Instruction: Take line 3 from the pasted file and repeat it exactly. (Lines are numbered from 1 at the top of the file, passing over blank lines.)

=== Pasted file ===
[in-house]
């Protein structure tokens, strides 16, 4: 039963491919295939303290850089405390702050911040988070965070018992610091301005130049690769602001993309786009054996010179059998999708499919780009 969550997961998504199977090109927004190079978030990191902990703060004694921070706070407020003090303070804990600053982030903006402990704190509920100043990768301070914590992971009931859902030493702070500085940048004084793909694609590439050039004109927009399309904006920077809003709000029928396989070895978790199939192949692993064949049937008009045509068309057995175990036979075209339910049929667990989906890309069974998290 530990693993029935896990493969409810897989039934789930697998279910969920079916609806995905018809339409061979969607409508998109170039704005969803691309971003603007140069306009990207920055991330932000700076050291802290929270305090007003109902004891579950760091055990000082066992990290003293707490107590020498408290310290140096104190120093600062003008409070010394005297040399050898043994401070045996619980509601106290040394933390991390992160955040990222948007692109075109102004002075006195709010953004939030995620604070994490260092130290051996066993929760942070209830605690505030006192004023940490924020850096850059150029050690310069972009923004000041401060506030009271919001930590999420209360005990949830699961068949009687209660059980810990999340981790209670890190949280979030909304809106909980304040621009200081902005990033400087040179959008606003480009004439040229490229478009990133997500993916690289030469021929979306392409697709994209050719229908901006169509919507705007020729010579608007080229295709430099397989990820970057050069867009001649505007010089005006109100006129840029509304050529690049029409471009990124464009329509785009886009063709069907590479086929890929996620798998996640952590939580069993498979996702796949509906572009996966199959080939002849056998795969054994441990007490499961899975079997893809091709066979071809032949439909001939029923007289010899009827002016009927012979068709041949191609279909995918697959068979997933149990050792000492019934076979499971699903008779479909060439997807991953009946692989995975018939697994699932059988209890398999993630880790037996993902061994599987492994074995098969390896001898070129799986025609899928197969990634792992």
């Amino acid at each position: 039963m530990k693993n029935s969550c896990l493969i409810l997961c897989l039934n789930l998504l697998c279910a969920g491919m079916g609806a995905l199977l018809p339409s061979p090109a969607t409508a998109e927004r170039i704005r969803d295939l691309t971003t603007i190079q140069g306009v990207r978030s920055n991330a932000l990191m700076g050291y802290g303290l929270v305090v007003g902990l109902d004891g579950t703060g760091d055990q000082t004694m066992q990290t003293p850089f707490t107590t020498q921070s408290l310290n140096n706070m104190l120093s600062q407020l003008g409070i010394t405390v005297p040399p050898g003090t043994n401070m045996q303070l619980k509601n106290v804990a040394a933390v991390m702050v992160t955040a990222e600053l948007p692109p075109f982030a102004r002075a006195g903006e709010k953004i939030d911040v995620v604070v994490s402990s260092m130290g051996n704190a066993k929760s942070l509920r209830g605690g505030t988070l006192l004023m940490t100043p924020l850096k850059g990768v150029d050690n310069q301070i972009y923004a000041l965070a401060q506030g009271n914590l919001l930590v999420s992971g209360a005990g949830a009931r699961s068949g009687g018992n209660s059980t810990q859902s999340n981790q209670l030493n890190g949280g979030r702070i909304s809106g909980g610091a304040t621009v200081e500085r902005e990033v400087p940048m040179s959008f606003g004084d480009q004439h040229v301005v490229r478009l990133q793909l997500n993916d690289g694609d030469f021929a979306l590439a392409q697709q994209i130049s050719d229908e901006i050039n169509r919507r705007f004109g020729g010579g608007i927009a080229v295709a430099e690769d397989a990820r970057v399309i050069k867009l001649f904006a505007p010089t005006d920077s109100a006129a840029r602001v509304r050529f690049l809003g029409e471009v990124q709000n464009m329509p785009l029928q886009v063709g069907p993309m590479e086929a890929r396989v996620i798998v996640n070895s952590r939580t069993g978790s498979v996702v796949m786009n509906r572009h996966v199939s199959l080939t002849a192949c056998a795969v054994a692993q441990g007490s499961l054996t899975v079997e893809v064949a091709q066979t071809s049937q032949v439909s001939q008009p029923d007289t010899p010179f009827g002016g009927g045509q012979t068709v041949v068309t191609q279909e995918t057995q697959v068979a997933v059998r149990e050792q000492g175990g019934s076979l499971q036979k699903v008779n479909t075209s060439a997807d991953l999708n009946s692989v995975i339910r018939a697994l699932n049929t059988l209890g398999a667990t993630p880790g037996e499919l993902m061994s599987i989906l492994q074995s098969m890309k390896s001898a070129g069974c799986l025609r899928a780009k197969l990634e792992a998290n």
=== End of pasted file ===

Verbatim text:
């Amino acid at each position: 039963m530990k693993n029935s969550c896990l493969i409810l997961c897989l039934n789930l998504l697998c279910a969920g491919m079916g609806a995905l199977l018809p339409s061979p090109a969607t409508a998109e927004r170039i704005r969803d295939l691309t971003t603007i190079q140069g306009v990207r978030s920055n991330a932000l990191m700076g050291y802290g303290l929270v305090v007003g902990l109902d004891g579950t703060g760091d055990q000082t004694m066992q990290t003293p850089f707490t107590t020498q921070s408290l310290n140096n706070m104190l120093s600062q407020l003008g409070i010394t405390v005297p040399p050898g003090t043994n401070m045996q303070l619980k509601n106290v804990a040394a933390v991390m702050v992160t955040a990222e600053l948007p692109p075109f982030a102004r002075a006195g903006e709010k953004i939030d911040v995620v604070v994490s402990s260092m130290g051996n704190a066993k929760s942070l509920r209830g605690g505030t988070l006192l004023m940490t100043p924020l850096k850059g990768v150029d050690n310069q301070i972009y923004a000041l965070a401060q506030g009271n914590l919001l930590v999420s992971g209360a005990g949830a009931r699961s068949g009687g018992n209660s059980t810990q859902s999340n981790q209670l030493n890190g949280g979030r702070i909304s809106g909980g610091a304040t621009v200081e500085r902005e990033v400087p940048m040179s959008f606003g004084d480009q004439h040229v301005v490229r478009l990133q793909l997500n993916d690289g694609d030469f021929a979306l590439a392409q697709q994209i130049s050719d229908e901006i050039n169509r919507r705007f004109g020729g010579g608007i927009a080229v295709a430099e690769d397989a990820r970057v399309i050069k867009l001649f904006a505007p010089t005006d920077s109100a006129a840029r602001v509304r050529f690049l809003g029409e471009v990124q709000n464009m329509p785009l029928q886009v063709g069907p993309m590479e086929a890929r396989v996620i798998v996640n070895s952590r939580t069993g978790s498979v996702v796949m786009n509906r572009h996966v199939s199959l080939t002849a192949c056998a795969v054994a692993q441990g007490s499961l054996t899975v079997e893809v064949a091709q066979t071809s049937q032949v439909s001939q008009p029923d007289t010899p010179f009827g002016g009927g045509q012979t068709v041949v068309t191609q279909e995918t057995q697959v068979a997933v059998r149990e050792q000492g175990g019934s076979l499971q036979k699903v008779n479909t075209s060439a997807d991953l999708n009946s692989v995975i339910r018939a697994l699932n049929t059988l209890g398999a667990t993630p880790g037996e499919l993902m061994s599987i989906l492994q074995s098969m890309k390896s001898a070129g069974c799986l025609r899928a780009k197969l990634e792992a998290n």